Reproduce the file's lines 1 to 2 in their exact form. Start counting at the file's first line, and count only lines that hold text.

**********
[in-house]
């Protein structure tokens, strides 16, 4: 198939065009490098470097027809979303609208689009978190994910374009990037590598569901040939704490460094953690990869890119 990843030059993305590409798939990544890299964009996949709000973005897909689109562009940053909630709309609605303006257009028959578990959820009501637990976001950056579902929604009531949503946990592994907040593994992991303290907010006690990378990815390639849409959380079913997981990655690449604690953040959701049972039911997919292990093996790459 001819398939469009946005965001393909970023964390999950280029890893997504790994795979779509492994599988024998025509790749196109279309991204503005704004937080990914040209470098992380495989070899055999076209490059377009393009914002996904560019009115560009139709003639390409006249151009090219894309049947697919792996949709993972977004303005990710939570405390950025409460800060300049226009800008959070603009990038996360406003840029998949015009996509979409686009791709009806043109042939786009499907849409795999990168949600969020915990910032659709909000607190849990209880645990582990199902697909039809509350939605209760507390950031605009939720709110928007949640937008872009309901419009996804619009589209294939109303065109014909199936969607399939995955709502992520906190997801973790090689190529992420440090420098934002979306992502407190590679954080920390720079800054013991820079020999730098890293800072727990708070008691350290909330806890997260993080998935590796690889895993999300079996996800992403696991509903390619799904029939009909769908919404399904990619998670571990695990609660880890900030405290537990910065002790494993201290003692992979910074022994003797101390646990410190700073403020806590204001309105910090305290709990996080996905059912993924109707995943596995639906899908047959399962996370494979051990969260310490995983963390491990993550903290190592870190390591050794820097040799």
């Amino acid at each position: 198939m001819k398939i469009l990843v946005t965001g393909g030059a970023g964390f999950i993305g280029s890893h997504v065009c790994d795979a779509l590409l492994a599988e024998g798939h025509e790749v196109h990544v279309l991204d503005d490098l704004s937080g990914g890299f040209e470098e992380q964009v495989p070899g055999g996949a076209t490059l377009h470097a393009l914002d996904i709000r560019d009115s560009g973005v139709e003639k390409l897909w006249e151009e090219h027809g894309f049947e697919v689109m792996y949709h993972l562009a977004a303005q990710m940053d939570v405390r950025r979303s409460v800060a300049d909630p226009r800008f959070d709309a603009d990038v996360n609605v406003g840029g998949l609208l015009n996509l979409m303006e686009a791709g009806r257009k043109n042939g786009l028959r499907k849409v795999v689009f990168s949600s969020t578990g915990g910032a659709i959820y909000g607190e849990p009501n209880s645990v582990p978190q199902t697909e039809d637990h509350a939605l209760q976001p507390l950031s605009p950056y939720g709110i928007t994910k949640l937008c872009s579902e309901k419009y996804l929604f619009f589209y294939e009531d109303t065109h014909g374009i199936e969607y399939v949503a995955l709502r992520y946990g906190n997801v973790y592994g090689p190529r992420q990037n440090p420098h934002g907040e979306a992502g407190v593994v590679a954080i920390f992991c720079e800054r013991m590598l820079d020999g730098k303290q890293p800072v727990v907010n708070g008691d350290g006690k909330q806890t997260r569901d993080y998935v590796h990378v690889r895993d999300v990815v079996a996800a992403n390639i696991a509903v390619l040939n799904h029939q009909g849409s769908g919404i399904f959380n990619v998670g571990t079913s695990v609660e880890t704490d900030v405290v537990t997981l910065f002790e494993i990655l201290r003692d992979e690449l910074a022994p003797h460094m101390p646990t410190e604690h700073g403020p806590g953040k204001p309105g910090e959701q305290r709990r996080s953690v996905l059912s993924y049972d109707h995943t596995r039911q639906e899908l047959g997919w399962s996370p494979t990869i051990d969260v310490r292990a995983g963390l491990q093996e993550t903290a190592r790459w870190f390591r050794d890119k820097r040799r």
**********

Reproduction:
[in-house]
């Protein structure tokens, strides 16, 4: 198939065009490098470097027809979303609208689009978190994910374009990037590598569901040939704490460094953690990869890119 990843030059993305590409798939990544890299964009996949709000973005897909689109562009940053909630709309609605303006257009028959578990959820009501637990976001950056579902929604009531949503946990592994907040593994992991303290907010006690990378990815390639849409959380079913997981990655690449604690953040959701049972039911997919292990093996790459 001819398939469009946005965001393909970023964390999950280029890893997504790994795979779509492994599988024998025509790749196109279309991204503005704004937080990914040209470098992380495989070899055999076209490059377009393009914002996904560019009115560009139709003639390409006249151009090219894309049947697919792996949709993972977004303005990710939570405390950025409460800060300049226009800008959070603009990038996360406003840029998949015009996509979409686009791709009806043109042939786009499907849409795999990168949600969020915990910032659709909000607190849990209880645990582990199902697909039809509350939605209760507390950031605009939720709110928007949640937008872009309901419009996804619009589209294939109303065109014909199936969607399939995955709502992520906190997801973790090689190529992420440090420098934002979306992502407190590679954080920390720079800054013991820079020999730098890293800072727990708070008691350290909330806890997260993080998935590796690889895993999300079996996800992403696991509903390619799904029939009909769908919404399904990619998670571990695990609660880890900030405290537990910065002790494993201290003692992979910074022994003797101390646990410190700073403020806590204001309105910090305290709990996080996905059912993924109707995943596995639906899908047959399962996370494979051990969260310490995983963390491990993550903290190592870190390591050794820097040799």